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Recreating the Lith Printing Look for Black and White Photos

This post is part of a series called Black and White Photography.
Creatively Converting Photos to Black and White With Lightroom
How to Convert Your Images to Black and White in Photoshop
Final product image
What You'll Be Creating

One of the most beautiful of black and white processes

Once upon a time, lithographic developer was used in the graphics industry to create artwork containing no halftones: film with just black or clear areas. Photographers caught on that if they took this developer, diluted it drastically, and used it with photographic papers the result was wonderful and unique images like nothing else they had seen before.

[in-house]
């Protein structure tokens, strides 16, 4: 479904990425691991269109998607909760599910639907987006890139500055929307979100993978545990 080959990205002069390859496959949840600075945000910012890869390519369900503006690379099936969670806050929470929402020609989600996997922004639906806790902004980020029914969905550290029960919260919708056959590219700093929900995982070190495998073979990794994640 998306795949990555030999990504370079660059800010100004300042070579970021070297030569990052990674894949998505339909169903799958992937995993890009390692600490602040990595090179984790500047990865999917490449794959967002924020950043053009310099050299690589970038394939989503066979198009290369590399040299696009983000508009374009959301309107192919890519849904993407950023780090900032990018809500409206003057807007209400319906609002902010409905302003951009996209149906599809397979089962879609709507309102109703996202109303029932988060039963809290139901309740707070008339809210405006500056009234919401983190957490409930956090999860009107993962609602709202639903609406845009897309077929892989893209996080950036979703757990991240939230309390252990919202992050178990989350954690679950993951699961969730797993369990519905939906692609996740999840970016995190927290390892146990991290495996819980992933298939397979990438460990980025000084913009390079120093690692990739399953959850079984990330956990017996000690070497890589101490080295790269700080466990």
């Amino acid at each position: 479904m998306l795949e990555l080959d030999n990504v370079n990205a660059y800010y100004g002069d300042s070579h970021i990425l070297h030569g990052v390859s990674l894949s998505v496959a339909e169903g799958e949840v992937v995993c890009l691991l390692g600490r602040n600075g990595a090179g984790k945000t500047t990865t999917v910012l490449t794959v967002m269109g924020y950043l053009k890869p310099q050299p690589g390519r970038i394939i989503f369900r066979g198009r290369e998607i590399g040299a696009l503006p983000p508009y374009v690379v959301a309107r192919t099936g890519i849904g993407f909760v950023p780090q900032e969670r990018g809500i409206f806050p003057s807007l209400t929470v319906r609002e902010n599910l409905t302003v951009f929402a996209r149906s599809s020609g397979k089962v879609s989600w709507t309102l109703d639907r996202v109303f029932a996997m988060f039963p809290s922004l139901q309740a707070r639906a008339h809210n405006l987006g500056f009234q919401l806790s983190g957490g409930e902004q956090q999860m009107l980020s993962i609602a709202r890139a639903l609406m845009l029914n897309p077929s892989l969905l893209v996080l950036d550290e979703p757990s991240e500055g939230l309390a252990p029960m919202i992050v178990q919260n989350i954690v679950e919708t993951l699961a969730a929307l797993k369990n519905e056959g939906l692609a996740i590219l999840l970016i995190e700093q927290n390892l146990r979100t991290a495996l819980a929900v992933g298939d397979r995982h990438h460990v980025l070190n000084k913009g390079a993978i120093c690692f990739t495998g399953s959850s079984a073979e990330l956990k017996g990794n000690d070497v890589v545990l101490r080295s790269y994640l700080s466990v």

Printing using lithographic developer, or simply "Lith" for short, combined very hard, gritty, dark tones tones with silky soft lighter tones, often with peachy to warm yellow colours in the same print. It was a tricky and mysterious process, with the serious drawback that the chemicals involved could be toxic if not used with care.

Due to the unpredicatble nature of the Lith process, once you had the perfect print in your hand it was often nearly impossible to create an exact copy. This made the prints unique and desireable.

In this tutorial, we will break down the characteristics of Lith prints and attempt to get close to creating a digital version within Photoshop, without the unpredictablity or danger of printing in the darkroom:

  1. Image Selection
  2. Creating The Tones
  3. Black & White Conversion
  4. Getting Gritty With Grain
  5. Adding Digital Bleach
  6. Adding Colour
  7. Finished Image
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